Toki clan

In this Japanese name, the family name is Toki.

Toki clan
土岐氏

The emblem (mon) of the Toki clan

Home province
Mino

Parent house
Seiwa Genji

Titles
Various

Founder
Toki Yorisada (Minamoto no Mitsunobu)

Cadet branches
Asano clan
Akechi clan
Seyasu clan
Ibi clan
Hidase clan
Osu clan
Twara clan
Toyama clan
Funaki clan

The Toki clan (土岐氏, Toki-shi?) is a Japanese kin group.[1]

Contents

1 History

1.1 Cadet branches

2 Select list

2.1 Pre-Mino ancestors
2.2 Initial Mino rulers
2.3 Shugo of Mino Province

3 References

History[edit]
The Toki claims descent from Minamoto no Yorimitsu and the Seiwa genji.[1]
As governors of Mino Province during the Muromachi period, Toki was the seat of the Toki clan.[2]
The Toki founded Zen Buddhist temples, including Shōhō-ji[3] and Sōfuku-ji in the city of Gifu.
Minamoto no Mitsunobu, a fourth generation descendant of Yorimitsu, was installed in Toki; and he took the name[1] Toki Yorisada, whose maternal grandfather was Hōjō Sadatoki, shikken of the Kamakura shogunate, fought against the Southern Dynasty with Ashikaga Takauji.[citation needed]
From the Muromachi period to the Sengoku period, the Toki clan ruled Mino Province. Toki Yasuyuki was shugo (governor) of Mino, Owari and Ise.[3] When shogun Ashikaga Yoshimitsu had tried to take Owari from him, Yasuyuki refused and fought for two years (1389–1391).[citation needed]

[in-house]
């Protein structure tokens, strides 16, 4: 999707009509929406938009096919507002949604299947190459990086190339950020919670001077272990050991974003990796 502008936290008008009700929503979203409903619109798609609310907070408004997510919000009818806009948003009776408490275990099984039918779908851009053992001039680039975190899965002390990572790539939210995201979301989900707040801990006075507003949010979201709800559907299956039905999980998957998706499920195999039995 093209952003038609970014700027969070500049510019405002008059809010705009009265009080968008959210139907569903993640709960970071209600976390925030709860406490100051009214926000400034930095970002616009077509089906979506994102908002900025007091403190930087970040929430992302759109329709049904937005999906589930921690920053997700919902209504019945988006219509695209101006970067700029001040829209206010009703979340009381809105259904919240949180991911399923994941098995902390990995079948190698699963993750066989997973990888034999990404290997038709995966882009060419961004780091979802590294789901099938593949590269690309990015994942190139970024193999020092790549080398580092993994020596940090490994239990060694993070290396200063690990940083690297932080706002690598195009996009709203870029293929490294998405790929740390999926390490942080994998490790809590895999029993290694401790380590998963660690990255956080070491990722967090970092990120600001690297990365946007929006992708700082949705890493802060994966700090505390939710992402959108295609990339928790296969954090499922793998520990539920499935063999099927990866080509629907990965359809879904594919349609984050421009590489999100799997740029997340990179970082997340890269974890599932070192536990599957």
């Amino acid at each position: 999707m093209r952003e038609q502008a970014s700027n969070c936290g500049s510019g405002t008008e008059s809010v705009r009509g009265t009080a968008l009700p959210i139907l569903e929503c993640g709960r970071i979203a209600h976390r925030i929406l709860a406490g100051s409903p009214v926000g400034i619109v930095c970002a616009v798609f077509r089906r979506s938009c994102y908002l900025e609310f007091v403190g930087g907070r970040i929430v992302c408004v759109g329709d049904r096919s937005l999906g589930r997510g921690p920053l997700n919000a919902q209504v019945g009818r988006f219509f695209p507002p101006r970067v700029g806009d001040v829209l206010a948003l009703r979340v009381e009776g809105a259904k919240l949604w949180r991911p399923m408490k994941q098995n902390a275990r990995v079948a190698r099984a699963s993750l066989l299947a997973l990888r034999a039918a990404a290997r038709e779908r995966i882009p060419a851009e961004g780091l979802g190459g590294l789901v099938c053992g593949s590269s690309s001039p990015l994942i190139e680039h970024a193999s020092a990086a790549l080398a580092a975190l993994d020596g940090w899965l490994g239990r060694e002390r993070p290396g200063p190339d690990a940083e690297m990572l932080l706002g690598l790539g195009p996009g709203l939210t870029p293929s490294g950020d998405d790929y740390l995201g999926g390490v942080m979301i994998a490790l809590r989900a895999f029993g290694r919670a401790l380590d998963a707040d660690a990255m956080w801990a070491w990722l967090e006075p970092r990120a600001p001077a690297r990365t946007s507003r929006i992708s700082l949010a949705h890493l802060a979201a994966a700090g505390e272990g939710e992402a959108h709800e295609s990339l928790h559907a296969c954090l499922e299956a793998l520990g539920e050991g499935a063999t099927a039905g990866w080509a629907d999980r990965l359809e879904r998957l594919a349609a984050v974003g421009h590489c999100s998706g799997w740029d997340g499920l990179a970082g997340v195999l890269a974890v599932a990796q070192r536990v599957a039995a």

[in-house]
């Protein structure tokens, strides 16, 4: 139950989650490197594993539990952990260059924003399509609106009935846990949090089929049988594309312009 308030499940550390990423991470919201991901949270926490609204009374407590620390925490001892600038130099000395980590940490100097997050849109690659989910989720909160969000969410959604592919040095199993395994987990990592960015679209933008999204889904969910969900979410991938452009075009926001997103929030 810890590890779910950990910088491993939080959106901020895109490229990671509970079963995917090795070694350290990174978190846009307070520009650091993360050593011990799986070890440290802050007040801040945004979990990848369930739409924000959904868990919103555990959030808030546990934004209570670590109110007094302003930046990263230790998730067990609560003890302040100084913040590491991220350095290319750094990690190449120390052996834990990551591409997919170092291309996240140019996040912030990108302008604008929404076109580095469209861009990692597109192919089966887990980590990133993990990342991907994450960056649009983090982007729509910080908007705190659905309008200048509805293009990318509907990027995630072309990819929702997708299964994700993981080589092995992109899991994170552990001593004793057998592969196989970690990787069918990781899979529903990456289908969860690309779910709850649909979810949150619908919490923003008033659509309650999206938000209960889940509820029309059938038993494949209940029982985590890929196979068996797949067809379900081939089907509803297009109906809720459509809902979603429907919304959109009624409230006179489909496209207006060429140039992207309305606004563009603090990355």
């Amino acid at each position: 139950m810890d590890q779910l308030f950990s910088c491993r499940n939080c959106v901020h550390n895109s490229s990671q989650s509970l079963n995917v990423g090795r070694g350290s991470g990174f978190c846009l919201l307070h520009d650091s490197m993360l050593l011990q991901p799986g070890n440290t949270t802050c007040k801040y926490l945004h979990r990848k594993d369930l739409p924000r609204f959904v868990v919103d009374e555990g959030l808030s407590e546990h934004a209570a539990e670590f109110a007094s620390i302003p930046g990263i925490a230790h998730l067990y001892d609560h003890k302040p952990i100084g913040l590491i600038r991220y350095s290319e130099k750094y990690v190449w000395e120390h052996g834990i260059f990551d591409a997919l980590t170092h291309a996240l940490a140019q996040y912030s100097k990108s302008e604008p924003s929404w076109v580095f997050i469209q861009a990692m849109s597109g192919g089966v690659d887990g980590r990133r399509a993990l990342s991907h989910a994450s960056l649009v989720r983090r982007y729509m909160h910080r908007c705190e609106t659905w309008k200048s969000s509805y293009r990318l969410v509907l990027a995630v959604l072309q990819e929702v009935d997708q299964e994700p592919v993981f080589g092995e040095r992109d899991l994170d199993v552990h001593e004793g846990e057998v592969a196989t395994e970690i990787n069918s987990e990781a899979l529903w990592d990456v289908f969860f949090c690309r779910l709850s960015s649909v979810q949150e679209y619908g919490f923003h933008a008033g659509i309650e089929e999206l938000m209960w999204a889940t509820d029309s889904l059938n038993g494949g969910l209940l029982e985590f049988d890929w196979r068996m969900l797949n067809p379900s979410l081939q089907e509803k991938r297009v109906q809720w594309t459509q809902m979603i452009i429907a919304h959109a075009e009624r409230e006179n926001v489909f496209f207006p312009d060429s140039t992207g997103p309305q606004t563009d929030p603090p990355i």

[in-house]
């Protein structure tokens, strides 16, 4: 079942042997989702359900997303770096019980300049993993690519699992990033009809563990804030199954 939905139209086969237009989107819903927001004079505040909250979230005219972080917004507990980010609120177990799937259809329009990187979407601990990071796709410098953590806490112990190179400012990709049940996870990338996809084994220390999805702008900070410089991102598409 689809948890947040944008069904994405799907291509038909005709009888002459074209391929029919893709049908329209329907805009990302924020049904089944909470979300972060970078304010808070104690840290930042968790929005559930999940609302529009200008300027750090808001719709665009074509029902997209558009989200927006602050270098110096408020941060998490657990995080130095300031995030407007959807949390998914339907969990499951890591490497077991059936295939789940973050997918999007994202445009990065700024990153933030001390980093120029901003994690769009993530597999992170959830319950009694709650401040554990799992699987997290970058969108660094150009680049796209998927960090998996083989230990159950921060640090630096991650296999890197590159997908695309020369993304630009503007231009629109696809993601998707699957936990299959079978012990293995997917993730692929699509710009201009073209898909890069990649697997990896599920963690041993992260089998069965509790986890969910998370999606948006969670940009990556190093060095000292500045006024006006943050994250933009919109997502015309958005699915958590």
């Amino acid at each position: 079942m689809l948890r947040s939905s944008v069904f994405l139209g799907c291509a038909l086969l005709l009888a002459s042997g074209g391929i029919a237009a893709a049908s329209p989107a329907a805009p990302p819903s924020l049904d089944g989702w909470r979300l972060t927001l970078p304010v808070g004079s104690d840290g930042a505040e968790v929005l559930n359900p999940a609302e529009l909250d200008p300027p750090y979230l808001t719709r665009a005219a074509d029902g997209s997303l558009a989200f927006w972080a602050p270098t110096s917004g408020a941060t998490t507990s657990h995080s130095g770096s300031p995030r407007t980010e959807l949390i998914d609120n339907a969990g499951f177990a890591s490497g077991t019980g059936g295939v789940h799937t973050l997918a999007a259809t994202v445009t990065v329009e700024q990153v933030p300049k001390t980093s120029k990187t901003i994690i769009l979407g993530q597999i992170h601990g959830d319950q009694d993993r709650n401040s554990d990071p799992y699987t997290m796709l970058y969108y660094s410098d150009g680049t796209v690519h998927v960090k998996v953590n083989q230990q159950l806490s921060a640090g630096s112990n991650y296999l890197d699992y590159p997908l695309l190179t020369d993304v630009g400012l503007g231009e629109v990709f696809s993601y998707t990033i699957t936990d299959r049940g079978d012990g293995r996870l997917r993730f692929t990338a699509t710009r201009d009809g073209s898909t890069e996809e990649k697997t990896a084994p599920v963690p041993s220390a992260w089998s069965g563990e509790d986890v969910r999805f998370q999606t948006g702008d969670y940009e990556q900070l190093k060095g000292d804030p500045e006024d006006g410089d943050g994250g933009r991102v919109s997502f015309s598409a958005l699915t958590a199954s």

Toki Shigeyori sided with the Yamana clan during the Ōnin War and, in 1487, invaded the southern part of Ōmi Province. The principal line of the Toki lost their possessions in 1542 during the civil wars that decimated Mino Province. Toki Yorinari (then governor of Mino) was defeated by Saitō Dōsan.[4]
Toki Sadamasa (1551–1597) earned distinction fighting in the forces of Tokugawa Ieyasu’s army. In 1590, he was named head of Sōma Domain (10,000 koku) in Shimōsa Province). Sadamasa’s son Toki Sadayoshi (1579–1618) was moved in 1617 to Takatsuki Domain (30,000 koku) in Settsu Province. In 1619, his descendants were transferred to Soma; in 1627 to Kaminoyama Domain in Dewa Province; in 1712 to Tanaka Domain in Suruga Province; and finally, from 1742 to 1868 in Numata Domain (35,000 koku) in (Kōzuke Province).[1]
Cadet branches[edit]
Several clans claim descent from the Toki, including the Asano, Akechi, Seyasu, Ibi, Hidase, Osu, Tawara, Toyama, Fumizuki and Funaki.[1]
Select list[edit]
The first six clan heads lived in Kyoto and Settsu Tada before receiving
일본야동